With the day starting overcast and foggy, even with a slight frost!, we held back from rushing up into Aoraki Mount Cook National Park as it looked as though it was going to take a little while to clear. So after coffees in the town, we headed off on the 60km journey into the park. Aoraki is a Maori word, which means ´Cloud Piercer´describing New Zealand´s highest peak, Mount Cook, which stands above its neighbours at 3754m (12300ft) – its neighbours are not so much smaller though Mount Tasman stands at 3498m (11300ft) and Mount Sefton at 3158m (10300ft). In fact, Mount Cook is surrounded by 19 snow capped peaks, all over 3000m (9800ft). This mountainous area also houses two glaciers, the Hooker and the Tasman! So as you can see, with all this to see, we were really hoping for a clear day
We took the winding road which meanders parallel to another turquoise coloured lake, Lake Pukaki. Autumnal coloured trees line its shores reflected in its calm waters. As we drove, the morning cloud began to clear slowly revealing the peaks that we had read about. We had to slow down at one point to make way for cattle being moved from one grazing area to another, herded by not only dogs, but by horse mounted ´cowboy´farmers. The drive takes about forty minutes to the outskirts of Mount Cook Village where we turned off towards the Hooker Valley, where the walk we had earmarked commenced.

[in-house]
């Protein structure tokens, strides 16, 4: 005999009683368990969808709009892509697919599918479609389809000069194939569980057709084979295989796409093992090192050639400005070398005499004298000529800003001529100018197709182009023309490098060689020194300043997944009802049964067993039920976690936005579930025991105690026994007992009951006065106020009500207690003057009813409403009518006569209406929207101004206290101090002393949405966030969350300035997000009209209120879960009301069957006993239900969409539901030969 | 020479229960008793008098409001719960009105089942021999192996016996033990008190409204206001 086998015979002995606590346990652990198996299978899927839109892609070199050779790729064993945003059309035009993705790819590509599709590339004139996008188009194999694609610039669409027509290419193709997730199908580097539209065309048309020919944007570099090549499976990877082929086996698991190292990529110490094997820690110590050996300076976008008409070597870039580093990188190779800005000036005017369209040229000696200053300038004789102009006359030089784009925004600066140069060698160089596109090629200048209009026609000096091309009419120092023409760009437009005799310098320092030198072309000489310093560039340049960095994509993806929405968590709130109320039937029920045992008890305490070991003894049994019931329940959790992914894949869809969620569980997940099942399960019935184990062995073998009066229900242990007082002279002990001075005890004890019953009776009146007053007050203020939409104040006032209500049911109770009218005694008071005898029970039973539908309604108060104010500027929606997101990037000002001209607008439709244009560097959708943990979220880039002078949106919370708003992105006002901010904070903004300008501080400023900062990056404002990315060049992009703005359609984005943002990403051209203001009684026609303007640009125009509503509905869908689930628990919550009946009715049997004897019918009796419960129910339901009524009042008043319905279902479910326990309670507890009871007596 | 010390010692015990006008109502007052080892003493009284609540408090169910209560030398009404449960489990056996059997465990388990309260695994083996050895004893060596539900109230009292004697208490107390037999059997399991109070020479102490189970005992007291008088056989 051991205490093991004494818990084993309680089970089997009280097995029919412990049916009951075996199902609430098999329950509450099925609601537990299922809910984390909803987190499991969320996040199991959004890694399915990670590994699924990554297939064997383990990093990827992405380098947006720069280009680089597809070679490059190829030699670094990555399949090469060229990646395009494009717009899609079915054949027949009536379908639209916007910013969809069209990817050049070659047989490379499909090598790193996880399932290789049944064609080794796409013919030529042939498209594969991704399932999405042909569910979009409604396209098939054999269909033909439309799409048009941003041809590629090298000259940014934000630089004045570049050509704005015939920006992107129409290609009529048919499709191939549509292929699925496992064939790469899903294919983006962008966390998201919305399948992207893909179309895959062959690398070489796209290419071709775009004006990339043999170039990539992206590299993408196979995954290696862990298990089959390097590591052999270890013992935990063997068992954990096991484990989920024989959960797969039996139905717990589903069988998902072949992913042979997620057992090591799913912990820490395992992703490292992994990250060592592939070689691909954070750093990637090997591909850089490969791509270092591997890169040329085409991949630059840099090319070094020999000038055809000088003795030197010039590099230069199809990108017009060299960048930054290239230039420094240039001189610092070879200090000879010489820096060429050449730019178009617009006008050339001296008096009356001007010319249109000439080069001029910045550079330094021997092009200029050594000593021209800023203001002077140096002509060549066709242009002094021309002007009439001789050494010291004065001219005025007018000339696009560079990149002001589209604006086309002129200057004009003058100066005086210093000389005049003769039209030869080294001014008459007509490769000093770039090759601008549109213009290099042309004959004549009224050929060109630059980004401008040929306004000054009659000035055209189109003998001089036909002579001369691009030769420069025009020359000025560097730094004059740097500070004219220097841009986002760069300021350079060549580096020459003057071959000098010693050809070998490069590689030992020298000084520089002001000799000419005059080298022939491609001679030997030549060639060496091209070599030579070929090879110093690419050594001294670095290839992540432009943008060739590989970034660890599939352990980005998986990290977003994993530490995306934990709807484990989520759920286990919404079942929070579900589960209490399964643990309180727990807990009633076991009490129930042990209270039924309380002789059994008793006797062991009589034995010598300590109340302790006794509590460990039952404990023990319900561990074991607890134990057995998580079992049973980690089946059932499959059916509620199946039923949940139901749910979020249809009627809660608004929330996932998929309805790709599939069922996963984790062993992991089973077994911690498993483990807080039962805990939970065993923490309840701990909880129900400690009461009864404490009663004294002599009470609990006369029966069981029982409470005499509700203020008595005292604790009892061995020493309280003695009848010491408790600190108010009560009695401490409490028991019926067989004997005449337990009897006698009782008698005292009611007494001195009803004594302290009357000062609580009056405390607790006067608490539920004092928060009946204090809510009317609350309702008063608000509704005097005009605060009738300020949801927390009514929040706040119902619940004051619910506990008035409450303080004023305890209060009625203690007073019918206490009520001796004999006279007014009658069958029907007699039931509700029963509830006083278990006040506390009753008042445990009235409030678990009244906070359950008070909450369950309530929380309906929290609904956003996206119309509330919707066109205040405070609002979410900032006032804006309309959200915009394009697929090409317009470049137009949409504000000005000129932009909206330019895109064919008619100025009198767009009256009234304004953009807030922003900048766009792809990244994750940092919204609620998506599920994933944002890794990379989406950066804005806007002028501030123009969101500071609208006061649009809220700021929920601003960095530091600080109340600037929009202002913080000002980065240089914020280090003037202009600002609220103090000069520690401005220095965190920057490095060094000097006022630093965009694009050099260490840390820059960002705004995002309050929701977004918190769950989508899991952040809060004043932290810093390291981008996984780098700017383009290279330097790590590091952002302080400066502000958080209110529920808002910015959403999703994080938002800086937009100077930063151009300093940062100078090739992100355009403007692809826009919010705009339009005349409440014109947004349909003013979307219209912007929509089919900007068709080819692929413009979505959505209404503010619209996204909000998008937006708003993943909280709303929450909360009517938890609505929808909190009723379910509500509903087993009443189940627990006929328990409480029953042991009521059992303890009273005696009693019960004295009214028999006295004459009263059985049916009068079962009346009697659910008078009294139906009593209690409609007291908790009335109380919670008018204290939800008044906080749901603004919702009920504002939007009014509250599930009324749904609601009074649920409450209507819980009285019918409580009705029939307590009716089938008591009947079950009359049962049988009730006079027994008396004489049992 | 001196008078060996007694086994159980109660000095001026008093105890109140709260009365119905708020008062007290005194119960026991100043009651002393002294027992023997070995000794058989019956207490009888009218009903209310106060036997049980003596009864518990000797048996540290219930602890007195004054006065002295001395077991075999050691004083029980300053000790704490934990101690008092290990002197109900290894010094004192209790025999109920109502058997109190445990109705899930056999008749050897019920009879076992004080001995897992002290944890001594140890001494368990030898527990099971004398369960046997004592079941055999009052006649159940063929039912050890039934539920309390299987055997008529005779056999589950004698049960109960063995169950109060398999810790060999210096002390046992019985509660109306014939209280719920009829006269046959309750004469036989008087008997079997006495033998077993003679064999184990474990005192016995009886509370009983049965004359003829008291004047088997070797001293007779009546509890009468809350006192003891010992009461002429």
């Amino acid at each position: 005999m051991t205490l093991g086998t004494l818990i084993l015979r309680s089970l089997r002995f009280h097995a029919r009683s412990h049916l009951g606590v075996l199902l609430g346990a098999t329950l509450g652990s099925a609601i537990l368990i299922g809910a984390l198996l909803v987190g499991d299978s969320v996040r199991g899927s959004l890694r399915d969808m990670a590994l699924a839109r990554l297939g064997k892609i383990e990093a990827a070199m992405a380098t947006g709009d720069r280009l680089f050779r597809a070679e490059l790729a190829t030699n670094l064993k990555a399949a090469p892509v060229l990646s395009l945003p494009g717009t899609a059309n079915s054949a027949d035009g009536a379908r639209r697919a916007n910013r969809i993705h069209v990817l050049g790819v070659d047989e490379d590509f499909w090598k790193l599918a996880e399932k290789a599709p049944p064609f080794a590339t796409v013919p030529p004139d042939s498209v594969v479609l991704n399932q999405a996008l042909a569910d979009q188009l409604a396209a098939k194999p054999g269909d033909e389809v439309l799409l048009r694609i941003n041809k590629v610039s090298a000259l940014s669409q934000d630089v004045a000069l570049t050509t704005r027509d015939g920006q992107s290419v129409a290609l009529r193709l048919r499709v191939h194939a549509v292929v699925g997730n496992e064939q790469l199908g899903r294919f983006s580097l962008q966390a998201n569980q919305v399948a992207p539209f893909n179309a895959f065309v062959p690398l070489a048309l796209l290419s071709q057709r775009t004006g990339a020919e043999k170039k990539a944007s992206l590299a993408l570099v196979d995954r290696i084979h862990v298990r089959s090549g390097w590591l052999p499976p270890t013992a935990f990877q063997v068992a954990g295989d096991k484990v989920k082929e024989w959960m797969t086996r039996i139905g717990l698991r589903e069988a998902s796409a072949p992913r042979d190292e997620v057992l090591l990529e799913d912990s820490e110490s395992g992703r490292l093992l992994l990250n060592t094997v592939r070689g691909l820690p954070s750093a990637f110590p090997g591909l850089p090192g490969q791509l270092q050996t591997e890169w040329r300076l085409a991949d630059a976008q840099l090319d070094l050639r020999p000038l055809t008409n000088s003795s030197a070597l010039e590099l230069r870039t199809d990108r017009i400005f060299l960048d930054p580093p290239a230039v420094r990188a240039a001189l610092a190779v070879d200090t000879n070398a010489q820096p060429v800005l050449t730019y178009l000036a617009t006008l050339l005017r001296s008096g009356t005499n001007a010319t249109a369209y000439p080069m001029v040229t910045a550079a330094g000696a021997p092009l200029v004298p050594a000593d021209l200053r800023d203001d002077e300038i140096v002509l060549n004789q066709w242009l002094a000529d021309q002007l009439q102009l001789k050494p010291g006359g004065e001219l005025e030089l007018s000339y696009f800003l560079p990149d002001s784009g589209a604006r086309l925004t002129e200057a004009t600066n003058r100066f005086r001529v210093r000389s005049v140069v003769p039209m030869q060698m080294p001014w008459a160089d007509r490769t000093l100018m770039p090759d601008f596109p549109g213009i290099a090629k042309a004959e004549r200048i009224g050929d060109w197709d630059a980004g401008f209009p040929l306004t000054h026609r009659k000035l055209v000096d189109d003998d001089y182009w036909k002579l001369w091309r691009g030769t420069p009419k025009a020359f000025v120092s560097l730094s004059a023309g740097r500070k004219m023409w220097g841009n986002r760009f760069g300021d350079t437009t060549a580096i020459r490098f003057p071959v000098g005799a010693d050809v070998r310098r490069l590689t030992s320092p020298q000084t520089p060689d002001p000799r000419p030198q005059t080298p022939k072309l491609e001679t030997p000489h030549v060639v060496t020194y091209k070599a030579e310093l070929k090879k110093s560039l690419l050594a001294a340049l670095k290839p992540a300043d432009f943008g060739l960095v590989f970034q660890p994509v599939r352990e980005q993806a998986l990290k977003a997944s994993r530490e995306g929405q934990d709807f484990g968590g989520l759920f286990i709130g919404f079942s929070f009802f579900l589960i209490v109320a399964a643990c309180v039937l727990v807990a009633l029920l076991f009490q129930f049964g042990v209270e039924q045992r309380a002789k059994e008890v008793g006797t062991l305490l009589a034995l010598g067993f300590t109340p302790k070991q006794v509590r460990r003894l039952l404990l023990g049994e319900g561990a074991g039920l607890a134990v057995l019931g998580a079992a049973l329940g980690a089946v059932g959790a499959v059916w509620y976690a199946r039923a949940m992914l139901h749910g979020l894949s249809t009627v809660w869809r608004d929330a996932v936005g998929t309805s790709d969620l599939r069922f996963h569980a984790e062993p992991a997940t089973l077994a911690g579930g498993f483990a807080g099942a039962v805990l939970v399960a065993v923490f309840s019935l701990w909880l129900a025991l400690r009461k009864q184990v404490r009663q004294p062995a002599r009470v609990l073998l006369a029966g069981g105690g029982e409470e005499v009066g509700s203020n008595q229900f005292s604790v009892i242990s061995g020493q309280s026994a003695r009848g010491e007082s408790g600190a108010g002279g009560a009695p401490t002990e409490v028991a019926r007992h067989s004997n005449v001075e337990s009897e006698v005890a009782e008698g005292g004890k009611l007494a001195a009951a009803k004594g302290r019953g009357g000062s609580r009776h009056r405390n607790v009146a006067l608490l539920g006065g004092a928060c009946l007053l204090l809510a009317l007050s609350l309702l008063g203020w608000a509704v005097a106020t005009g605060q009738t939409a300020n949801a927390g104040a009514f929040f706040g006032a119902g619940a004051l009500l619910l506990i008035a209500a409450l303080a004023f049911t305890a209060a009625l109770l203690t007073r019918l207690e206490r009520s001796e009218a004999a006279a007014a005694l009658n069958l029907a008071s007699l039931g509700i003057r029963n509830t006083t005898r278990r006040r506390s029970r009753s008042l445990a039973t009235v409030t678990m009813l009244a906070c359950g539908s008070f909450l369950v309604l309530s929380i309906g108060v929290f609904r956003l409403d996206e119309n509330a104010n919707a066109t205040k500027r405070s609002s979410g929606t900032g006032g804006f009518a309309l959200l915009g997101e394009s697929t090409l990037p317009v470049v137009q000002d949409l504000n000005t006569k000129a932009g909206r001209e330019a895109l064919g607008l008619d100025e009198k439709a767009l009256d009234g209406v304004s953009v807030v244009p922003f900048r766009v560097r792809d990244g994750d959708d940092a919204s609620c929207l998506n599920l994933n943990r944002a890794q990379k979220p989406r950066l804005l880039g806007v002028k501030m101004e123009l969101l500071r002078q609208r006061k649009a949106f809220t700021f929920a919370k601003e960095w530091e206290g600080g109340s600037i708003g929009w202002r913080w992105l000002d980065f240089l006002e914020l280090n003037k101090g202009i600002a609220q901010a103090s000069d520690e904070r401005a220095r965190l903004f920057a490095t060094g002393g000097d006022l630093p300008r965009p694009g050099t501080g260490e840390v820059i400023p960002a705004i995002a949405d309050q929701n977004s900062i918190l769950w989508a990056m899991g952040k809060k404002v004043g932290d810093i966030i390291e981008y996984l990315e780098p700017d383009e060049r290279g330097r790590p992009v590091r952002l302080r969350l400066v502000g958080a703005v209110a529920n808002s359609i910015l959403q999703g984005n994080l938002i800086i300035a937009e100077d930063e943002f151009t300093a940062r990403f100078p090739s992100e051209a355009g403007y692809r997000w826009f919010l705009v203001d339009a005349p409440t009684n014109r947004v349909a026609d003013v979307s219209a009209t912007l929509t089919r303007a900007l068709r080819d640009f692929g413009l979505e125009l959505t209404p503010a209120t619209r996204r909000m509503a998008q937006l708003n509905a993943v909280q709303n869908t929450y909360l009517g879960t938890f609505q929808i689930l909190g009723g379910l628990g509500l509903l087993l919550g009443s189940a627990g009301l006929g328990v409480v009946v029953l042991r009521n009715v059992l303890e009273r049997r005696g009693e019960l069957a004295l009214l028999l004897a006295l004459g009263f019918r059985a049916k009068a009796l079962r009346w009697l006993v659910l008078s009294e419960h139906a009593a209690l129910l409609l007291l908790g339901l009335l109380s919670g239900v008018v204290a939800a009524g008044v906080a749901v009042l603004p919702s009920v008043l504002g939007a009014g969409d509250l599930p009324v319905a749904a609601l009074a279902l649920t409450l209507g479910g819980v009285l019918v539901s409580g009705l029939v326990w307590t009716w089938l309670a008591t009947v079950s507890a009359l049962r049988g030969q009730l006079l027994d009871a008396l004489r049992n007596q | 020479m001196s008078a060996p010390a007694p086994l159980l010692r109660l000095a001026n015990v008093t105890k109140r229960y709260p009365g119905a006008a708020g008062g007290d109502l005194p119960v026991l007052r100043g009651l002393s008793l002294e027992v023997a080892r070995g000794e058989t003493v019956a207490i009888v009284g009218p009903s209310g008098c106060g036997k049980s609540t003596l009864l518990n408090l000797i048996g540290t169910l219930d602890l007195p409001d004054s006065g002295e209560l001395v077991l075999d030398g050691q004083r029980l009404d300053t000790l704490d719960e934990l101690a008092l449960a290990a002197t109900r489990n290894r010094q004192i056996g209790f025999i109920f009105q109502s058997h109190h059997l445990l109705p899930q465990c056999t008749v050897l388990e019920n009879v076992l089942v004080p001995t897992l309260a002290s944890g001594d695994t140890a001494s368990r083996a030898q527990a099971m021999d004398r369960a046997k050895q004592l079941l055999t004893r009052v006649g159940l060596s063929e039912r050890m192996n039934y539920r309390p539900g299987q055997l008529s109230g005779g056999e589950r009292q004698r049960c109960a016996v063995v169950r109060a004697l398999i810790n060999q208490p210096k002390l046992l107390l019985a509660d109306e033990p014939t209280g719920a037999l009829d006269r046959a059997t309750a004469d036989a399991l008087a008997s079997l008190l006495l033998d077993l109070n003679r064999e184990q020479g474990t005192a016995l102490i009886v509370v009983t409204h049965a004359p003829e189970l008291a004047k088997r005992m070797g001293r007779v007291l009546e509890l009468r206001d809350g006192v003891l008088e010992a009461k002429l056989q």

In Mount Cook National Park there is virtually no forest, with around one third of it being permanent snow and ice, so with lower slopes showing some trees, the majority of colour comes from the Alpine plants on the valley floors. We left the car at the campsite and began our hike up the valley. Morning dew still glistened on the low lying grass and shrubs with snow covered Mount Sefton clear and crisp to our left. You cross over a swing bridge before reaching Mueller Glaciar Lake before continuing up the valley eventually crossing over a second swing bridge. The rocky trail takes you through bushland alongside a gushing, cloudy coloured stream where you suddenly round the valley side and are offered an uninterrupted view of Mount Cook itself, standing at the head of the Hooker Valley. The trail ends at the Hooker Glacier Lake, where you can see the Hooker Glacier nestled at its start. Although covered in debris that has been collected on its top during its move down the valley, you can still see the whiteness of its front as it touches the lake, which has small icebergs floating amoungst its water. The scene was an amazing one, clear blue sky, deep, crisp white snow on its peak and a high mountainous valley around us with New Zealand´s highest peak ahead of us……well worth the hike and well worth waiting for the cloud to clear